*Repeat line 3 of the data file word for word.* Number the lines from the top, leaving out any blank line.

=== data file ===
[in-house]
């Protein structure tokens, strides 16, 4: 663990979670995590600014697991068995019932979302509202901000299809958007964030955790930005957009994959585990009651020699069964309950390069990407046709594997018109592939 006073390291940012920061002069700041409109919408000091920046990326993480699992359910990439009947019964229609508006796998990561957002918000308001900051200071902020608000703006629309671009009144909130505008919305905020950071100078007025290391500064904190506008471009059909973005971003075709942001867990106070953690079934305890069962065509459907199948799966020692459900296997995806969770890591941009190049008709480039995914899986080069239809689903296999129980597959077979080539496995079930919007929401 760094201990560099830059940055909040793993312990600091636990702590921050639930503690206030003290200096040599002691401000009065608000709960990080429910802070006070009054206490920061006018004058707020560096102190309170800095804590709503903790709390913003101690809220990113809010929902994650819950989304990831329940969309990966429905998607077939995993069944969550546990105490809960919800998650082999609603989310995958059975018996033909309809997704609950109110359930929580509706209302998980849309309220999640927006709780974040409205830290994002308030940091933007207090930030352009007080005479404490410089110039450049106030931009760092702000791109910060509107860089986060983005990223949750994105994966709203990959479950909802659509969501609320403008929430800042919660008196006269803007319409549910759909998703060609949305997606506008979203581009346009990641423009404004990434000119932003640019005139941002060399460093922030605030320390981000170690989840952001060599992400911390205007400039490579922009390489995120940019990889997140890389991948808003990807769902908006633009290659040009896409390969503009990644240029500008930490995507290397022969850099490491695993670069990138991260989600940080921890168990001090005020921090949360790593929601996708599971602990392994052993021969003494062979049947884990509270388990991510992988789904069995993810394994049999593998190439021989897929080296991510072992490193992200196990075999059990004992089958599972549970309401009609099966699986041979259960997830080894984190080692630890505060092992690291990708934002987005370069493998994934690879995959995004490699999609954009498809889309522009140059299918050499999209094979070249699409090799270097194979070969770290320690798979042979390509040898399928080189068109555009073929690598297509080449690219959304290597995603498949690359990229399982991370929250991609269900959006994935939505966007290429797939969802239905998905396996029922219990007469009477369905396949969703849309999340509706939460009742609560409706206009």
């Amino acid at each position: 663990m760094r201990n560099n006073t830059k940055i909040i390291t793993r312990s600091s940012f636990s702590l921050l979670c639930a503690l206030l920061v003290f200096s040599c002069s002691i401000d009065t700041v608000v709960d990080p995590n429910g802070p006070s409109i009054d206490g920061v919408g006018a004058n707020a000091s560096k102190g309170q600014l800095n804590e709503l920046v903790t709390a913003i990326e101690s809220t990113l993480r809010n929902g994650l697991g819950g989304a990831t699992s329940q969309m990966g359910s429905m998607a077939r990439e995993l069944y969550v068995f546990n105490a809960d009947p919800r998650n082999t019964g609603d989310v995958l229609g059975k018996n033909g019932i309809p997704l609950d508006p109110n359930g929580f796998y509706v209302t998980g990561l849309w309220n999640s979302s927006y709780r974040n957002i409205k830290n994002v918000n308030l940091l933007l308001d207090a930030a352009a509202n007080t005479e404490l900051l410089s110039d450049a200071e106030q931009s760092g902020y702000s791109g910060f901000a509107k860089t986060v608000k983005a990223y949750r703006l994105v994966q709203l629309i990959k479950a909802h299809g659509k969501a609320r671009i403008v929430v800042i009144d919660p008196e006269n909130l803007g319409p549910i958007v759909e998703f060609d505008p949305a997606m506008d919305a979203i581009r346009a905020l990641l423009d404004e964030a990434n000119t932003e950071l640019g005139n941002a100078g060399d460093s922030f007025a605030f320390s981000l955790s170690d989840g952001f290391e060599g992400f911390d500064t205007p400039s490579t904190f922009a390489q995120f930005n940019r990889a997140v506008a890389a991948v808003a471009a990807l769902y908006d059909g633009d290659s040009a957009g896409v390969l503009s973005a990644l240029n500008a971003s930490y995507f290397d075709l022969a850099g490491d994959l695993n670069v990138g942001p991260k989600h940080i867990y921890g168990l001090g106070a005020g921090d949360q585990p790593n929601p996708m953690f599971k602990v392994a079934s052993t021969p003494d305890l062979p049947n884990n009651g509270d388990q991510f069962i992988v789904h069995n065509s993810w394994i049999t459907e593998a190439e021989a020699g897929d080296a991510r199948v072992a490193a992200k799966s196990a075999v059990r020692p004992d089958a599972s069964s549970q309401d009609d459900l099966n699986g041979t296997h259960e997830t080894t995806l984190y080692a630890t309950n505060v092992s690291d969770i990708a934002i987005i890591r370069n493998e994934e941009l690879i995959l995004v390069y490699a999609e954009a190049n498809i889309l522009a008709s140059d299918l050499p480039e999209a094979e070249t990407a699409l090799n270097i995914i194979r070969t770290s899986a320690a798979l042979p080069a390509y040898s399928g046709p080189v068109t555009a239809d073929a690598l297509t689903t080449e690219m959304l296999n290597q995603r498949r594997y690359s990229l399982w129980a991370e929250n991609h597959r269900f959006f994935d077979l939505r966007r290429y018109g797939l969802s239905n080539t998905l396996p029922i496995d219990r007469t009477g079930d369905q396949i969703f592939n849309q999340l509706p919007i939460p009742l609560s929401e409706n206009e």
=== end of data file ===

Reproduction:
């Amino acid at each position: 663990m760094r201990n560099n006073t830059k940055i909040i390291t793993r312990s600091s940012f636990s702590l921050l979670c639930a503690l206030l920061v003290f200096s040599c002069s002691i401000d009065t700041v608000v709960d990080p995590n429910g802070p006070s409109i009054d206490g920061v919408g006018a004058n707020a000091s560096k102190g309170q600014l800095n804590e709503l920046v903790t709390a913003i990326e101690s809220t990113l993480r809010n929902g994650l697991g819950g989304a990831t699992s329940q969309m990966g359910s429905m998607a077939r990439e995993l069944y969550v068995f546990n105490a809960d009947p919800r998650n082999t019964g609603d989310v995958l229609g059975k018996n033909g019932i309809p997704l609950d508006p109110n359930g929580f796998y509706v209302t998980g990561l849309w309220n999640s979302s927006y709780r974040n957002i409205k830290n994002v918000n308030l940091l933007l308001d207090a930030a352009a509202n007080t005479e404490l900051l410089s110039d450049a200071e106030q931009s760092g902020y702000s791109g910060f901000a509107k860089t986060v608000k983005a990223y949750r703006l994105v994966q709203l629309i990959k479950a909802h299809g659509k969501a609320r671009i403008v929430v800042i009144d919660p008196e006269n909130l803007g319409p549910i958007v759909e998703f060609d505008p949305a997606m506008d919305a979203i581009r346009a905020l990641l423009d404004e964030a990434n000119t932003e950071l640019g005139n941002a100078g060399d460093s922030f007025a605030f320390s981000l955790s170690d989840g952001f290391e060599g992400f911390d500064t205007p400039s490579t904190f922009a390489q995120f930005n940019r990889a997140v506008a890389a991948v808003a471009a990807l769902y908006d059909g633009d290659s040009a957009g896409v390969l503009s973005a990644l240029n500008a971003s930490y995507f290397d075709l022969a850099g490491d994959l695993n670069v990138g942001p991260k989600h940080i867990y921890g168990l001090g106070a005020g921090d949360q585990p790593n929601p996708m953690f599971k602990v392994a079934s052993t021969p003494d305890l062979p049947n884990n009651g509270d388990q991510f069962i992988v789904h069995n065509s993810w394994i049999t459907e593998a190439e021989a020699g897929d080296a991510r199948v072992a490193a992200k799966s196990a075999v059990r020692p004992d089958a599972s069964s549970q309401d009609d459900l099966n699986g041979t296997h259960e997830t080894t995806l984190y080692a630890t309950n505060v092992s690291d969770i990708a934002i987005i890591r370069n493998e994934e941009l690879i995959l995004v390069y490699a999609e954009a190049n498809i889309l522009a008709s140059d299918l050499p480039e999209a094979e070249t990407a699409l090799n270097i995914i194979r070969t770290s899986a320690a798979l042979p080069a390509y040898s399928g046709p080189v068109t555009a239809d073929a690598l297509t689903t080449e690219m959304l296999n290597q995603r498949r594997y690359s990229l399982w129980a991370e929250n991609h597959r269900f959006f994935d077979l939505r966007r290429y018109g797939l969802s239905n080539t998905l396996p029922i496995d219990r007469t009477g079930d369905q396949i969703f592939n849309q999340l509706p919007i939460p009742l609560s929401e409706n206009e």